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CTA agrees to accept minimum $14.25 million in settlement over buses with alleged defects

Updated: May 10, 2013 6:44AM



The CTA has agreed to a settlement of a minimum $14.25 million in cash to compensate for a fleet of articulated buses that cost $87 million before the vehicles were pulled off the street for alleged defects and literally sold for junk.

CTA officials say they expect to get an additional $1.2 million after selling for scrap all 226 articulated buses provided by North American Bus Industries.

That would bring the minimum cash recouped from the failed deal to $15.45 million. CTA officials note that the agency got up to six years of service out of buses with a 12-year life expectancy.

The CTA originally agreed to buy the fleet for $102 million but stopped payment after the first $87 million, said CTA spokeswoman Tammy Chase.

Under a settlement announced Monday, the CTA will receive $9.25 million in cash, a waiver of $17 million in “pending claims” related to unmade payments and up to an additional $5 million in cash over five years or $10 million in parts and service rebates over five years.

Kevin Karl Peterson of Citizens Taking Action for Transit Dependent Riders described the settlement as “another CTA boondoggle.’’

“This is a very horrible thing being done to the riders of the CTA, because all that money came from riders of the CTA.’’

The CTA rolled out the articulated North American Bus Industries buses between 2003 and 2005. But it pulled them from the street in 2009, after a series of problems culminated in one of the buses cracking open at the joint connecting the back to the front. One bus union observer at the time called the resulting hole “big enough for a person to fall right through.’’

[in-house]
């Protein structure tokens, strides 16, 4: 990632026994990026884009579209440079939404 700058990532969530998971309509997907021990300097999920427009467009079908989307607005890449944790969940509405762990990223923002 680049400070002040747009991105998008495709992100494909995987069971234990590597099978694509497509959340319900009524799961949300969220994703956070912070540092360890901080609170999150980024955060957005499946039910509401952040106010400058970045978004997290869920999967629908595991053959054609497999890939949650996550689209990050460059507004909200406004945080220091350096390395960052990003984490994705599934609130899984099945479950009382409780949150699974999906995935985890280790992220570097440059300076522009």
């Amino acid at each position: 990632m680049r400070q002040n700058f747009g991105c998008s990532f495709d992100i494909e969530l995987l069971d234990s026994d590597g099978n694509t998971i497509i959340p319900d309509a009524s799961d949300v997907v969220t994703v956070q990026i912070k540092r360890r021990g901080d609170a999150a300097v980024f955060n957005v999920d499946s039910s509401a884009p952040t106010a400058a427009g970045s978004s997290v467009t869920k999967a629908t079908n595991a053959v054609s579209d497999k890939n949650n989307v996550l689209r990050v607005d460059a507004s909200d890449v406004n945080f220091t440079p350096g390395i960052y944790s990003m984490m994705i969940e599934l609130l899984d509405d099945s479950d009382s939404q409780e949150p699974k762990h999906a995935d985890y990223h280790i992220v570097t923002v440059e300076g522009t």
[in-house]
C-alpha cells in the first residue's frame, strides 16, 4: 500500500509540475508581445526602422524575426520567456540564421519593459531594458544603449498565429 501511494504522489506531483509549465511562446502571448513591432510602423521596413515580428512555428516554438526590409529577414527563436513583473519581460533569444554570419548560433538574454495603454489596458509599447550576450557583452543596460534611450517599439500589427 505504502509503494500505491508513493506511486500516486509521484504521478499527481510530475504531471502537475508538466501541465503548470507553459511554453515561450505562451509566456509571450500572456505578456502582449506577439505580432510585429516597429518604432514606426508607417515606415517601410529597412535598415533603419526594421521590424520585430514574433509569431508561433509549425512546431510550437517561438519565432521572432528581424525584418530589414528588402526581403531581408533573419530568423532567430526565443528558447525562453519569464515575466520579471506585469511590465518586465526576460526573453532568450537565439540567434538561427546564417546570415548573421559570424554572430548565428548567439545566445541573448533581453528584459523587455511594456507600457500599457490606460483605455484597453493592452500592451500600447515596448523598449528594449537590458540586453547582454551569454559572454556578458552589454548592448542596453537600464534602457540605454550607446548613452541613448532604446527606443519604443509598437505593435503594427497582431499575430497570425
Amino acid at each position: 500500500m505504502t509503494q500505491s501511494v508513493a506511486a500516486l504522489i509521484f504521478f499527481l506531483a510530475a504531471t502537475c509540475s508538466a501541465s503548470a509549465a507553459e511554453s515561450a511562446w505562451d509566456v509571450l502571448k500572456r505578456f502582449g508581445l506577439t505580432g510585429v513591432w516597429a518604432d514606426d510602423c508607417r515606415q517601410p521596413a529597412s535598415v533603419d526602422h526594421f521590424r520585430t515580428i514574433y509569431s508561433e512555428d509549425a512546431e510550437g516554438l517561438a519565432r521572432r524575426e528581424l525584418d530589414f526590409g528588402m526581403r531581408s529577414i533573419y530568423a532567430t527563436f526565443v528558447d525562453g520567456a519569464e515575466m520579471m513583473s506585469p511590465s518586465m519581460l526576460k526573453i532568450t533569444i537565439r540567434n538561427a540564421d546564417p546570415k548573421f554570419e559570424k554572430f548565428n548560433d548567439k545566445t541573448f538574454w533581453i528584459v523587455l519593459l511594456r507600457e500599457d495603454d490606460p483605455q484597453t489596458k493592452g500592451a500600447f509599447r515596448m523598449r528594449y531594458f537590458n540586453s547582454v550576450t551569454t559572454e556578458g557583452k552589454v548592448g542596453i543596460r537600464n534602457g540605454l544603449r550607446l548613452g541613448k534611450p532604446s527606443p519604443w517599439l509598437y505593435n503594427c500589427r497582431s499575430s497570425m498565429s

Chase noted that the articulated buses “did their job for many years” before the alleged defect in their structural and propulsion system was detected. Some logged as many as 275,000 of their anticipated 500,000 miles of service, she said.

The parties agreed to “compromise” to avoid the further expense of ongoing litigation, the CTA said in a news release. “The business decision was best for all involved,’’ the CTA said.

Steve Schlickman, executive director of the Urban Transportation Center at the University of Illinois-Chicago, said the case marked the first time in 33 years that he ever heard of the CTA having to “junk’’ a fleet of buses.

“It’s the only time in Chicago I ever heard of a bus problem being so serious that a manufacturer couldn’t fix it under the warranty,’’ Schlickman said.

The bus company sued the CTA for failure to pay at one point, and the CTA then countersued. However, a circuit court judge ruled against the CTA in its attempt to bring the parent company into the litigation as a party.

In May, a judge said the CTA could start selling the buses for scrap metal — something it’s done with just over 50 buses so far, Chase said.



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